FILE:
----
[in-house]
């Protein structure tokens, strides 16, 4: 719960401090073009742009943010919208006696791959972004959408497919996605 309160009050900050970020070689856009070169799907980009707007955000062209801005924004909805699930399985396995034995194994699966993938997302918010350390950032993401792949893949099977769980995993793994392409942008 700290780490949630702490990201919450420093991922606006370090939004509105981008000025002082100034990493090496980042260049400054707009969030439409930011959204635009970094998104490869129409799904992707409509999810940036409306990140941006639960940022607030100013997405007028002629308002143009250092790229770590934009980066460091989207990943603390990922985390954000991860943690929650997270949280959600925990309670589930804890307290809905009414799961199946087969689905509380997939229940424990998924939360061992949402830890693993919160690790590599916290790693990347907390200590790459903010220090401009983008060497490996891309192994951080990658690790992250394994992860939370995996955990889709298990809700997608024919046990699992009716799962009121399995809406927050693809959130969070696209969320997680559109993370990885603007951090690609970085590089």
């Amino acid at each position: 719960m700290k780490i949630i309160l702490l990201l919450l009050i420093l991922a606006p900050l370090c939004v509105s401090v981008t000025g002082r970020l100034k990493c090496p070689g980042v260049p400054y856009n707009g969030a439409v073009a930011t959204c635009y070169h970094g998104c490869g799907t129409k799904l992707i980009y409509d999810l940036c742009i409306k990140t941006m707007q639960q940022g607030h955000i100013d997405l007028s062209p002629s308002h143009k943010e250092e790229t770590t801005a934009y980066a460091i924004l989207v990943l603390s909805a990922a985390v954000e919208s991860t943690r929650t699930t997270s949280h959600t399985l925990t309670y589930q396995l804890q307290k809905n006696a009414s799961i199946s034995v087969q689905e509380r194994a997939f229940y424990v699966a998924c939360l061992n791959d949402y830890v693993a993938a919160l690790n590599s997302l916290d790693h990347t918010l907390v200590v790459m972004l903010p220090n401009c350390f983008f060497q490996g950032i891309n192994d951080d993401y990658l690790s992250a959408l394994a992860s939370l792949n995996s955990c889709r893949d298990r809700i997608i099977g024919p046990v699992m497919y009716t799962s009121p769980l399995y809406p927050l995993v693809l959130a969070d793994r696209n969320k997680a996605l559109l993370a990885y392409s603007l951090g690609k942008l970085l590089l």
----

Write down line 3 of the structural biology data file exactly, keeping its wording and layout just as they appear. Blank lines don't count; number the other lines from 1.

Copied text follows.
């Amino acid at each position: 719960m700290k780490i949630i309160l702490l990201l919450l009050i420093l991922a606006p900050l370090c939004v509105s401090v981008t000025g002082r970020l100034k990493c090496p070689g980042v260049p400054y856009n707009g969030a439409v073009a930011t959204c635009y070169h970094g998104c490869g799907t129409k799904l992707i980009y409509d999810l940036c742009i409306k990140t941006m707007q639960q940022g607030h955000i100013d997405l007028s062209p002629s308002h143009k943010e250092e790229t770590t801005a934009y980066a460091i924004l989207v990943l603390s909805a990922a985390v954000e919208s991860t943690r929650t699930t997270s949280h959600t399985l925990t309670y589930q396995l804890q307290k809905n006696a009414s799961i199946s034995v087969q689905e509380r194994a997939f229940y424990v699966a998924c939360l061992n791959d949402y830890v693993a993938a919160l690790n590599s997302l916290d790693h990347t918010l907390v200590v790459m972004l903010p220090n401009c350390f983008f060497q490996g950032i891309n192994d951080d993401y990658l690790s992250a959408l394994a992860s939370l792949n995996s955990c889709r893949d298990r809700i997608i099977g024919p046990v699992m497919y009716t799962s009121p769980l399995y809406p927050l995993v693809l959130a969070d793994r696209n969320k997680a996605l559109l993370a990885y392409s603007l951090g690609k942008l970085l590089l």